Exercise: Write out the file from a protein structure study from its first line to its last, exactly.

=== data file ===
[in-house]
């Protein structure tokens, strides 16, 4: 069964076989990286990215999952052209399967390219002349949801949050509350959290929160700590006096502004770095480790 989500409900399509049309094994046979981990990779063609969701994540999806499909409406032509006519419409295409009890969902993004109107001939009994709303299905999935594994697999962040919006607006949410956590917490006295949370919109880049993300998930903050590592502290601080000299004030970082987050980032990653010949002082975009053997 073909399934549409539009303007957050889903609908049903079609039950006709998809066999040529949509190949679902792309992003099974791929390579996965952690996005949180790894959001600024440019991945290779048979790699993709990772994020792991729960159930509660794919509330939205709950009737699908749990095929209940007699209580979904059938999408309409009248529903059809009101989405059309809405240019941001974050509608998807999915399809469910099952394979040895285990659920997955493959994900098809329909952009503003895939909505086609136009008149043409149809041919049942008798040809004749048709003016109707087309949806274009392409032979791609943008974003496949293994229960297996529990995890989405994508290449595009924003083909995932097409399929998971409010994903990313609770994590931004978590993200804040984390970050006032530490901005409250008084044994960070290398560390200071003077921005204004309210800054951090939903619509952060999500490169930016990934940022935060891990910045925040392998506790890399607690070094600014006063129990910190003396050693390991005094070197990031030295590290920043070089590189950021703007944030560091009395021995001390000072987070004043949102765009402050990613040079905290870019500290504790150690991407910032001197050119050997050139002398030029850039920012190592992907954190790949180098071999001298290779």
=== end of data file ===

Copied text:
[in-house]
């Protein structure tokens, strides 16, 4: 069964076989990286990215999952052209399967390219002349949801949050509350959290929160700590006096502004770095480790 989500409900399509049309094994046979981990990779063609969701994540999806499909409406032509006519419409295409009890969902993004109107001939009994709303299905999935594994697999962040919006607006949410956590917490006295949370919109880049993300998930903050590592502290601080000299004030970082987050980032990653010949002082975009053997 073909399934549409539009303007957050889903609908049903079609039950006709998809066999040529949509190949679902792309992003099974791929390579996965952690996005949180790894959001600024440019991945290779048979790699993709990772994020792991729960159930509660794919509330939205709950009737699908749990095929209940007699209580979904059938999408309409009248529903059809009101989405059309809405240019941001974050509608998807999915399809469910099952394979040895285990659920997955493959994900098809329909952009503003895939909505086609136009008149043409149809041919049942008798040809004749048709003016109707087309949806274009392409032979791609943008974003496949293994229960297996529990995890989405994508290449595009924003083909995932097409399929998971409010994903990313609770994590931004978590993200804040984390970050006032530490901005409250008084044994960070290398560390200071003077921005204004309210800054951090939903619509952060999500490169930016990934940022935060891990910045925040392998506790890399607690070094600014006063129990910190003396050693390991005094070197990031030295590290920043070089590189950021703007944030560091009395021995001390000072987070004043949102765009402050990613040079905290870019500290504790150690991407910032001197050119050997050139002398030029850039920012190592992907954190790949180098071999001298290779």